In any economy, it’s important for direct marketers to constantly re-evaluate existing relationships with their supplier base. Now is a critical time to assess your current print supplier by asking some questions:
Let’s start with one of the most overlooked questions: “What pieces are optimally produced on your equipment?” Printing equipment, though similar, is also very specialized. It’s important to know that a job is being assigned to the right partner based on how efficiently it can produce the work on its equipment. While two suppliers may have identical presses, their finishing equipment may be completely different, therefore changing their specialization. Sometimes a sales pitch doesn’t always provide the exact specifications, so we encourage you to ask.
“What types of services do you outsource?” While it is not likely that your current printer is outsourcing your work overseas without your knowledge, it is likely that they are outsourcing certain jobs to another supplier. In fact, this is a common practice with smaller printers who do not have the capabilities of larger printers. Every time your project touches the hands of another supplier, the chance for error dramatically increases. In addition, if your supplier outsources part of your work, chances are they are adding a mark-up to the cost.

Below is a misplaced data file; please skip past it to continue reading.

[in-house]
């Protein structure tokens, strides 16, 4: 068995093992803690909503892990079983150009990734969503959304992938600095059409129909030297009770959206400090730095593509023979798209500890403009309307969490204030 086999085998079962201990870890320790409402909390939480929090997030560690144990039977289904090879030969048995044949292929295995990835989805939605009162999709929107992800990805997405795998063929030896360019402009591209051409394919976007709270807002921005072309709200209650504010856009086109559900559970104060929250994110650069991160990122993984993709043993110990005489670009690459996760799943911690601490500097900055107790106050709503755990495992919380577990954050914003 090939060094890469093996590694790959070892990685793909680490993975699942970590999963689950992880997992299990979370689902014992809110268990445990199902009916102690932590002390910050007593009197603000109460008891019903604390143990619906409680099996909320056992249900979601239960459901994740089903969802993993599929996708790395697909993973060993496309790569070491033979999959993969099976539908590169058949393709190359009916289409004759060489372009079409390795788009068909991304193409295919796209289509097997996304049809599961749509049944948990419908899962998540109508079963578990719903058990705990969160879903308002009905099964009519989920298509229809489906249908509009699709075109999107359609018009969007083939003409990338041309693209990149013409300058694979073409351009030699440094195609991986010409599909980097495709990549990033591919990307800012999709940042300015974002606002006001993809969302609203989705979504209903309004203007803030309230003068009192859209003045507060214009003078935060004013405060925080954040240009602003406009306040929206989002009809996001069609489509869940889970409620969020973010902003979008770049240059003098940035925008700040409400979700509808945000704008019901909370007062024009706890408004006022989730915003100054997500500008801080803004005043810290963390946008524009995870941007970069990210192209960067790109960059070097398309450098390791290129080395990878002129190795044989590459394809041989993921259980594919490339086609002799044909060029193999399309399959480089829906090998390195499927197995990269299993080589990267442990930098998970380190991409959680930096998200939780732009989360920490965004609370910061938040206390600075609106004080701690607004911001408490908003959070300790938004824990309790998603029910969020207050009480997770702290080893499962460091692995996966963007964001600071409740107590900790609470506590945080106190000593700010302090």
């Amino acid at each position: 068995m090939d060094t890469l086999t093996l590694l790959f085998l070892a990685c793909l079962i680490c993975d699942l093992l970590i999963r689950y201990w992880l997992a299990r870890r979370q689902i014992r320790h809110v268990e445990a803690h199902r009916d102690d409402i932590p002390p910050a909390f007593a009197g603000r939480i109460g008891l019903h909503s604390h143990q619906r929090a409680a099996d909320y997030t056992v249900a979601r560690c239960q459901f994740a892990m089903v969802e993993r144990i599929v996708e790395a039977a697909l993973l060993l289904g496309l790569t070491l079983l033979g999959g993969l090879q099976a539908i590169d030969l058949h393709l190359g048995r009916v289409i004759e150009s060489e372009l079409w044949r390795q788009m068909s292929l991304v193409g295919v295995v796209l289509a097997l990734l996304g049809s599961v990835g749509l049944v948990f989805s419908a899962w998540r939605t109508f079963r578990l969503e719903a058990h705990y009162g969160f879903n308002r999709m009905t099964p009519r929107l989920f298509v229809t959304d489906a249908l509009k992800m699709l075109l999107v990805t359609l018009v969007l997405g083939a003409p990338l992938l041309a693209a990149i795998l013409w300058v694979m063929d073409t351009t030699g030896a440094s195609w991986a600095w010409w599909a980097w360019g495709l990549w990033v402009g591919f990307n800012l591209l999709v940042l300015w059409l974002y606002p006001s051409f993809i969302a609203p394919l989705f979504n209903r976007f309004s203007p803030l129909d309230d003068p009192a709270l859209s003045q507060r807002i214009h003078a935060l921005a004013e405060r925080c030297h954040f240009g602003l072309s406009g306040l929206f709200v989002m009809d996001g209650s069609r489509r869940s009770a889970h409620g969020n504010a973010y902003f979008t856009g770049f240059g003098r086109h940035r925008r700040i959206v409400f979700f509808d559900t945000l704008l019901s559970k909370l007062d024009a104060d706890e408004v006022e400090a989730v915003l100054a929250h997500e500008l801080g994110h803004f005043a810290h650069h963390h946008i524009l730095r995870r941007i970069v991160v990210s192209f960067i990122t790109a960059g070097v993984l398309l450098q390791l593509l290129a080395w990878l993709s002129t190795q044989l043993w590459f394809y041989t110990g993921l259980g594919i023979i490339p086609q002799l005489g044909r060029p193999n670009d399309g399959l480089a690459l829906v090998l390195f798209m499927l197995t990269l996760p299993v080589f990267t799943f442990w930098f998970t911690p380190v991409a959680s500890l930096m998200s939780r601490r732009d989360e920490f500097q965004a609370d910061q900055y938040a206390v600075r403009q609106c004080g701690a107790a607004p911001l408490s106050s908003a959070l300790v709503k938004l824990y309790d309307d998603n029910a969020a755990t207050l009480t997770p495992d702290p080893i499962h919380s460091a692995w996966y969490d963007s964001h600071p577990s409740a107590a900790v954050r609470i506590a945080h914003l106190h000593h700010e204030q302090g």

Finally, ask, “What can we do to help with the production of our pieces and lower our costs?” Some suppliers are great at communicating production ideas to their clients. Suppliers can offer ways to construct files to get better quality or propose a different manufacturing method to save costs. For example, in just the pre-press area alone, you can save money by supplying certain types of files. Perhaps a slightly different size will save on press and postage costs. As part of your periodic review, be sure to consult with your partner on ways of lowering the cost of the job. Now, more than ever, adding value in the form of cost savings and increased quality and output is the name of the game. And if you don’t continually or routinely evaluate your suppliers, then you may be missing out on opportunities to extend your budgets and enhance your service levels in ways you never thought possible.